Herd immunity

Under BMP, ships transiting the HRA off east Africa should register with MSCHOA and fill in a comprehensive registration form. A recent update from the military provided an interesting breakdown of some of the statistics that have been disclosed by the 80% of ships that do register. It seems, for whatever reason, that a constant 20% don’t.

Herd immunity

Under BMP, ships transiting the HRA off east Africa should register with MSCHOA and fill in a comprehensive registration form. A recent update from the military provided an interesting breakdown of some of the statistics that have been disclosed by the 80% of ships that do register. It seems, for whatever reason, that a constant 20% don’t.

In general terms 65% of vessels have a citadel; 35% have armed guards; 3% use the Group Transit Scheme in the Gulf of Aden, and something less than that follow a convoy.

Interestingly the citadel and armed guards figures have held steady over the past six months, despite the perception that the threat has decreased markedly. There are of course some unknowns here in the sense that the non-registering 20% of ships may have all been carrying armed guards and now don’t, but bear with me.

The military and the PMSC world are imploring the shipping world to maintain the same level of security at least for this year. In other words they are asking owners to assume a risk higher than it actually is. Owners are adopting the same measures as they did for the dark days of 2011 for levels of activity not seen since 2006. But there is what I call a “risk gap” developing between the levels of assumed and actual risk. Owners carrying out risk assessments under BMP may conclude that the risk, certainly in some of the far corners of the HRA, is very low. Filling or bridging the “risk gap” costs money which owners can ill afford. If that continues then it is likely to cause some tension in coming months.

Whilst flag states and industry push for owners to follow BMP,  what does the end game look like? Do we go back to the halcyon days of guard-free ships, or is this like the steel cockpit doors on aircraft – something that is here for ever more?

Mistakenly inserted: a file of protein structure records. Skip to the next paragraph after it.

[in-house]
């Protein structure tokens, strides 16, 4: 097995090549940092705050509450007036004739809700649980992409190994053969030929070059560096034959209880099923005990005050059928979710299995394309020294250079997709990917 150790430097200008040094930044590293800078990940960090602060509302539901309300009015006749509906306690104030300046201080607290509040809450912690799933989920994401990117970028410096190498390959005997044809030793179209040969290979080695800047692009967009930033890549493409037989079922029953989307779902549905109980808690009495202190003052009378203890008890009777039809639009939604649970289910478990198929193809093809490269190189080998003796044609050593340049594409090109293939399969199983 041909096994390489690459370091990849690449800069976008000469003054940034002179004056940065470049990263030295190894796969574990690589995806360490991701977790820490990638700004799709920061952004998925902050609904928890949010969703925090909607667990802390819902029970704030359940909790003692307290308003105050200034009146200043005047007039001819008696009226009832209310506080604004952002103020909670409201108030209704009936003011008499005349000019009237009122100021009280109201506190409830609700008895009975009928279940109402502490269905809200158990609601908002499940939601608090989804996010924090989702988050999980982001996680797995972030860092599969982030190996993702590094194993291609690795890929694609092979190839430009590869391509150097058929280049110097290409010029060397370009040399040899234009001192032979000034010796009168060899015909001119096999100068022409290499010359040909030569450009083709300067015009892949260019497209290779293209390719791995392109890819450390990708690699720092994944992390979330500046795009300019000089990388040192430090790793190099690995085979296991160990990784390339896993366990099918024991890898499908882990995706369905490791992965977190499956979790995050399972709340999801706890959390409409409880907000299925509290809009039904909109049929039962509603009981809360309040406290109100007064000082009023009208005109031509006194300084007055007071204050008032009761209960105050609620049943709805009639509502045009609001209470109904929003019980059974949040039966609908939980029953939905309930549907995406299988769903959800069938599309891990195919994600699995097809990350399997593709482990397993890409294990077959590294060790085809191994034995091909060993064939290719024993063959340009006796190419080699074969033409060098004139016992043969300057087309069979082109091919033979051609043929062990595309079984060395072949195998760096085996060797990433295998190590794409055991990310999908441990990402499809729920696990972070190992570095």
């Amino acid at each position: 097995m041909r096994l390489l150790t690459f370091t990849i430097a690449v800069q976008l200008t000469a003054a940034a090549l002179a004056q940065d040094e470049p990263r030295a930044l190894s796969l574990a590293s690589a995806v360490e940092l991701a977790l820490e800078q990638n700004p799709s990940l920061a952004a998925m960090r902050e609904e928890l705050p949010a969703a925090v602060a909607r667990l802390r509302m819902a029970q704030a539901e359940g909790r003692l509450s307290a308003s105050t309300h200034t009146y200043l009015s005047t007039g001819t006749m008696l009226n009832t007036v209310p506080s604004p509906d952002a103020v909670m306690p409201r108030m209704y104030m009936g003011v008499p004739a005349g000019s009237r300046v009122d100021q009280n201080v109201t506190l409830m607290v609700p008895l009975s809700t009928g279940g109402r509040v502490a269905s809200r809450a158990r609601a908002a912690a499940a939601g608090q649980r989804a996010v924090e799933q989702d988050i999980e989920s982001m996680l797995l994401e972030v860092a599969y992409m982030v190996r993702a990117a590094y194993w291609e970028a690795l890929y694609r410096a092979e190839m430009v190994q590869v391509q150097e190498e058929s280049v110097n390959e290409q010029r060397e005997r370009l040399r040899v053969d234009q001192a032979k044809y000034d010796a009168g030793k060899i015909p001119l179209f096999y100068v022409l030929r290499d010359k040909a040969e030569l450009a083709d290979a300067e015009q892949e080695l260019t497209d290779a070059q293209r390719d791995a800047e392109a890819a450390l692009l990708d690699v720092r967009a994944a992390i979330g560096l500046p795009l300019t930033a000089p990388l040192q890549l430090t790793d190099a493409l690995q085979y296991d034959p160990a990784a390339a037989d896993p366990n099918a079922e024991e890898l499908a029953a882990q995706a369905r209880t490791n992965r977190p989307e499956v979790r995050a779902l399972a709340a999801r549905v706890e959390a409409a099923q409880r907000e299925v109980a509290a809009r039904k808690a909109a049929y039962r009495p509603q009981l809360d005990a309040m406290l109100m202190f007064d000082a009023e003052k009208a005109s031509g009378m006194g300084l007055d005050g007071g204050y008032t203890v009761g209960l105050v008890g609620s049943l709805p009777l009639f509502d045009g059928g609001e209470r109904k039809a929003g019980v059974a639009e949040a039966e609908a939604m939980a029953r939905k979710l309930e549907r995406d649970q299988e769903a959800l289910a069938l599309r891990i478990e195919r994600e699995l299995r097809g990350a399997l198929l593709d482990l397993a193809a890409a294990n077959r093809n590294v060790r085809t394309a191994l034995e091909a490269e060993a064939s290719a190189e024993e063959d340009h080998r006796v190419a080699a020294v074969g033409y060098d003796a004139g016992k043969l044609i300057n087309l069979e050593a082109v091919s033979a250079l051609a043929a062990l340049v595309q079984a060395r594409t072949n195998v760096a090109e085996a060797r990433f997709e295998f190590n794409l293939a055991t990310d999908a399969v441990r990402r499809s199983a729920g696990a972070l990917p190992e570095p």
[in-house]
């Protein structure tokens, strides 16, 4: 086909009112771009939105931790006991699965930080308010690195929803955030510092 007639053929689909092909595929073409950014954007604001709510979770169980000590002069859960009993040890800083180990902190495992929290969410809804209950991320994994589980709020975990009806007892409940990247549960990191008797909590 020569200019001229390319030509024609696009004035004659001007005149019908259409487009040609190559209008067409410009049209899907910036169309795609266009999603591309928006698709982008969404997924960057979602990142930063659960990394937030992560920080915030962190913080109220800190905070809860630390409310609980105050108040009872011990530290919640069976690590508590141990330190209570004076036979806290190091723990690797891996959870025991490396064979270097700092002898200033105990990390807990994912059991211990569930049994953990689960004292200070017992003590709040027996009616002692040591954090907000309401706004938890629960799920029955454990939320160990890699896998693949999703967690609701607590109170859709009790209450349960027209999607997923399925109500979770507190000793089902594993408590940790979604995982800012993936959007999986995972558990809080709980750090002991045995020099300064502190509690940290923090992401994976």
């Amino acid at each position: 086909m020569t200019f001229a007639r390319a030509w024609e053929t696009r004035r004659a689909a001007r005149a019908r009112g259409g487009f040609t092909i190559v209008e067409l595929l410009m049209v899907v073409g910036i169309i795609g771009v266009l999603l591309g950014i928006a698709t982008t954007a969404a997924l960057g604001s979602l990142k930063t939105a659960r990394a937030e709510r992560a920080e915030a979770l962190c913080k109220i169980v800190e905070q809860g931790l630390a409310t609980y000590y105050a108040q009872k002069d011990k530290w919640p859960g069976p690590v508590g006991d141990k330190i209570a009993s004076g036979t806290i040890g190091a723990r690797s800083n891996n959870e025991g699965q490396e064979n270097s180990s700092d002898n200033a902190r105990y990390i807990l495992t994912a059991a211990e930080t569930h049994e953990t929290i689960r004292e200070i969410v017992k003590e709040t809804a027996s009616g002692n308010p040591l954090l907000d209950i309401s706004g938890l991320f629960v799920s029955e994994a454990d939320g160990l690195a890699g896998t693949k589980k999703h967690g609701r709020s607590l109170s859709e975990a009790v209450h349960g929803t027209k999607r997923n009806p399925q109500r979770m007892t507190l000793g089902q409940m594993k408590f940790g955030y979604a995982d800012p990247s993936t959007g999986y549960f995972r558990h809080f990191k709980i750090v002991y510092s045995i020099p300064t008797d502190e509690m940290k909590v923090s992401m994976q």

During the military briefing it struck me that the reason why piracy reached such a dramatic tipping point after the first quarter of 2011 may be down to a form of “herd immunity”. This is the same principle that persuades us to immunise our children against measles. If enough of us do it then the disease cannot take hold. Could  the same thing happen in shipping? Is 80% BMP compliance and 35% armed guards on-board the critical level of security for the world’s fleet such that herd immunity is achieved?

This may underplay the role of the aerial reconnaissance assets which the military have in place. These seem vastly superior to those available in 2008-09, but they must be worth keeping an eye on. It even makes sense. A lot of the pirates operations are or were speculative, and they gambled on being able to capture a vessel before running out of food and water. Now the herd is better protected the risk to the pirates has increased. It just takes too long to find a ship vulnerable to attack. It’s not worth trying, even though the reward side of the equation has probably increased.

It follows that if the levels of security decrease to the extent that a determined pirate group may strike lucky and encourage others to head for their hunting grounds, the disease will have a foothold and the herd will again be at greater risk.

Source: Ince & Co

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